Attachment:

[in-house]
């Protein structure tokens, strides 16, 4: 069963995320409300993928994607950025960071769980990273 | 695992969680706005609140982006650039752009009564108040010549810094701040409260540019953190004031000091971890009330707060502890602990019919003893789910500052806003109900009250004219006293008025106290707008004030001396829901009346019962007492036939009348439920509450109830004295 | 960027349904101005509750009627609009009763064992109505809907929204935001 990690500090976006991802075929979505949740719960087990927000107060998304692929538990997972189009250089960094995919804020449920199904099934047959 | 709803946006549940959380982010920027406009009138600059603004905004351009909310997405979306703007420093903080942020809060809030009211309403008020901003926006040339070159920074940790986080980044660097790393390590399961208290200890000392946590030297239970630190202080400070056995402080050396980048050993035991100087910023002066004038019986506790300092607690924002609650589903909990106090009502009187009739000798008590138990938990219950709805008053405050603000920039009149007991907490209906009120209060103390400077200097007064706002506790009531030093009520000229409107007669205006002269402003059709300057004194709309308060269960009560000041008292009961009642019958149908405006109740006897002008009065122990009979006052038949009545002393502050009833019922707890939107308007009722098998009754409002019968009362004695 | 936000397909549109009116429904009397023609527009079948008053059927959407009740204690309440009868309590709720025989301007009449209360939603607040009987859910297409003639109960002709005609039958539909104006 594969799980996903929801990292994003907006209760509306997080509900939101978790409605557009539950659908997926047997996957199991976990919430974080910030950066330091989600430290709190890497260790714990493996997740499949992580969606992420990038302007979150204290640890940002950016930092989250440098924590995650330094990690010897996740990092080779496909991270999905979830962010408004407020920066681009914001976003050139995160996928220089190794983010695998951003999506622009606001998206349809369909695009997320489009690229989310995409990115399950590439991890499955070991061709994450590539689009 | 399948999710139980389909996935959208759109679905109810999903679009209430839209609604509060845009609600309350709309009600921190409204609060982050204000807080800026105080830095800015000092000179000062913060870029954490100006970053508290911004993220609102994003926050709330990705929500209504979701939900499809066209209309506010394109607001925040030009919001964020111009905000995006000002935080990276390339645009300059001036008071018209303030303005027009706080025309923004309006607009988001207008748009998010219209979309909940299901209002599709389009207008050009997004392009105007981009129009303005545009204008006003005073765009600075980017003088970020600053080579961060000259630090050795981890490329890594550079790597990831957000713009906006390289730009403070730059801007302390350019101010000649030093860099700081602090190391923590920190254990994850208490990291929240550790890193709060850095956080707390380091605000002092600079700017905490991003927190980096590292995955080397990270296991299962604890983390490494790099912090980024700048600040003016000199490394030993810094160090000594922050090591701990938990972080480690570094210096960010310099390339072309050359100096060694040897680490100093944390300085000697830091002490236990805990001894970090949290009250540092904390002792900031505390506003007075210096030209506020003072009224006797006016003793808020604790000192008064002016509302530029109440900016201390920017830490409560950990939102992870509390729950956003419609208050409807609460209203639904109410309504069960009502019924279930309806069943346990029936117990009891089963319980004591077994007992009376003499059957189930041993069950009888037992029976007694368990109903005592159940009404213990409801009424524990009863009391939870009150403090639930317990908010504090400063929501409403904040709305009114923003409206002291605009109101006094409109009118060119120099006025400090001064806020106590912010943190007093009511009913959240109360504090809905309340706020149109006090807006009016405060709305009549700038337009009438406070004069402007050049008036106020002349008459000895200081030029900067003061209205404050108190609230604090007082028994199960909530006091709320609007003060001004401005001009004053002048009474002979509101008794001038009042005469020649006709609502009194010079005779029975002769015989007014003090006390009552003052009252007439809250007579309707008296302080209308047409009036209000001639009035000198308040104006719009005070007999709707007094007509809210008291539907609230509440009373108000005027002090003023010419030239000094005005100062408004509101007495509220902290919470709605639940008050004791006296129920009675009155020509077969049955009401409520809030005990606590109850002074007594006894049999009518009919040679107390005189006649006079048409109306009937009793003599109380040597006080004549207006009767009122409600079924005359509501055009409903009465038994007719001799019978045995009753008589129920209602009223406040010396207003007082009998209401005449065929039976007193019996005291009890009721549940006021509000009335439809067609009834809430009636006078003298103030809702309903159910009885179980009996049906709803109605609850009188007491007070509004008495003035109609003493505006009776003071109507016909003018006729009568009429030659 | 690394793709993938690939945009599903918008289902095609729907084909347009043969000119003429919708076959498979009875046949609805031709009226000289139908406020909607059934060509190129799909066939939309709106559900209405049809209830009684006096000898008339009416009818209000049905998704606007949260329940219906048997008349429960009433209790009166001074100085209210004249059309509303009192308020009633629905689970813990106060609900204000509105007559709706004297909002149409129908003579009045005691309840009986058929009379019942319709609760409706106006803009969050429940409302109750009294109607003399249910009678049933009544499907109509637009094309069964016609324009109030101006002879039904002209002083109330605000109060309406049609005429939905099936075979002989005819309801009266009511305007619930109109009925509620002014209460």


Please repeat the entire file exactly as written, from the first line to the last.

[in-house]
């Protein structure tokens, strides 16, 4: 069963995320409300993928994607950025960071769980990273 | 695992969680706005609140982006650039752009009564108040010549810094701040409260540019953190004031000091971890009330707060502890602990019919003893789910500052806003109900009250004219006293008025106290707008004030001396829901009346019962007492036939009348439920509450109830004295 | 960027349904101005509750009627609009009763064992109505809907929204935001 990690500090976006991802075929979505949740719960087990927000107060998304692929538990997972189009250089960094995919804020449920199904099934047959 | 709803946006549940959380982010920027406009009138600059603004905004351009909310997405979306703007420093903080942020809060809030009211309403008020901003926006040339070159920074940790986080980044660097790393390590399961208290200890000392946590030297239970630190202080400070056995402080050396980048050993035991100087910023002066004038019986506790300092607690924002609650589903909990106090009502009187009739000798008590138990938990219950709805008053405050603000920039009149007991907490209906009120209060103390400077200097007064706002506790009531030093009520000229409107007669205006002269402003059709300057004194709309308060269960009560000041008292009961009642019958149908405006109740006897002008009065122990009979006052038949009545002393502050009833019922707890939107308007009722098998009754409002019968009362004695 | 936000397909549109009116429904009397023609527009079948008053059927959407009740204690309440009868309590709720025989301007009449209360939603607040009987859910297409003639109960002709005609039958539909104006 594969799980996903929801990292994003907006209760509306997080509900939101978790409605557009539950659908997926047997996957199991976990919430974080910030950066330091989600430290709190890497260790714990493996997740499949992580969606992420990038302007979150204290640890940002950016930092989250440098924590995650330094990690010897996740990092080779496909991270999905979830962010408004407020920066681009914001976003050139995160996928220089190794983010695998951003999506622009606001998206349809369909695009997320489009690229989310995409990115399950590439991890499955070991061709994450590539689009 | 399948999710139980389909996935959208759109679905109810999903679009209430839209609604509060845009609600309350709309009600921190409204609060982050204000807080800026105080830095800015000092000179000062913060870029954490100006970053508290911004993220609102994003926050709330990705929500209504979701939900499809066209209309506010394109607001925040030009919001964020111009905000995006000002935080990276390339645009300059001036008071018209303030303005027009706080025309923004309006607009988001207008748009998010219209979309909940299901209002599709389009207008050009997004392009105007981009129009303005545009204008006003005073765009600075980017003088970020600053080579961060000259630090050795981890490329890594550079790597990831957000713009906006390289730009403070730059801007302390350019101010000649030093860099700081602090190391923590920190254990994850208490990291929240550790890193709060850095956080707390380091605000002092600079700017905490991003927190980096590292995955080397990270296991299962604890983390490494790099912090980024700048600040003016000199490394030993810094160090000594922050090591701990938990972080480690570094210096960010310099390339072309050359100096060694040897680490100093944390300085000697830091002490236990805990001894970090949290009250540092904390002792900031505390506003007075210096030209506020003072009224006797006016003793808020604790000192008064002016509302530029109440900016201390920017830490409560950990939102992870509390729950956003419609208050409807609460209203639904109410309504069960009502019924279930309806069943346990029936117990009891089963319980004591077994007992009376003499059957189930041993069950009888037992029976007694368990109903005592159940009404213990409801009424524990009863009391939870009150403090639930317990908010504090400063929501409403904040709305009114923003409206002291605009109101006094409109009118060119120099006025400090001064806020106590912010943190007093009511009913959240109360504090809905309340706020149109006090807006009016405060709305009549700038337009009438406070004069402007050049008036106020002349008459000895200081030029900067003061209205404050108190609230604090007082028994199960909530006091709320609007003060001004401005001009004053002048009474002979509101008794001038009042005469020649006709609502009194010079005779029975002769015989007014003090006390009552003052009252007439809250007579309707008296302080209308047409009036209000001639009035000198308040104006719009005070007999709707007094007509809210008291539907609230509440009373108000005027002090003023010419030239000094005005100062408004509101007495509220902290919470709605639940008050004791006296129920009675009155020509077969049955009401409520809030005990606590109850002074007594006894049999009518009919040679107390005189006649006079048409109306009937009793003599109380040597006080004549207006009767009122409600079924005359509501055009409903009465038994007719001799019978045995009753008589129920209602009223406040010396207003007082009998209401005449065929039976007193019996005291009890009721549940006021509000009335439809067609009834809430009636006078003298103030809702309903159910009885179980009996049906709803109605609850009188007491007070509004008495003035109609003493505006009776003071109507016909003018006729009568009429030659 | 690394793709993938690939945009599903918008289902095609729907084909347009043969000119003429919708076959498979009875046949609805031709009226000289139908406020909607059934060509190129799909066939939309709106559900209405049809209830009684006096000898008339009416009818209000049905998704606007949260329940219906048997008349429960009433209790009166001074100085209210004249059309509303009192308020009633629905689970813990106060609900204000509105007559709706004297909002149409129908003579009045005691309840009986058929009379019942319709609760409706106006803009969050429940409302109750009294109607003399249910009678049933009544499907109509637009094309069964016609324009109030101006002879039904002209002083109330605000109060309406049609005429939905099936075979002989005819309801009266009511305007619930109109009925509620002014209460």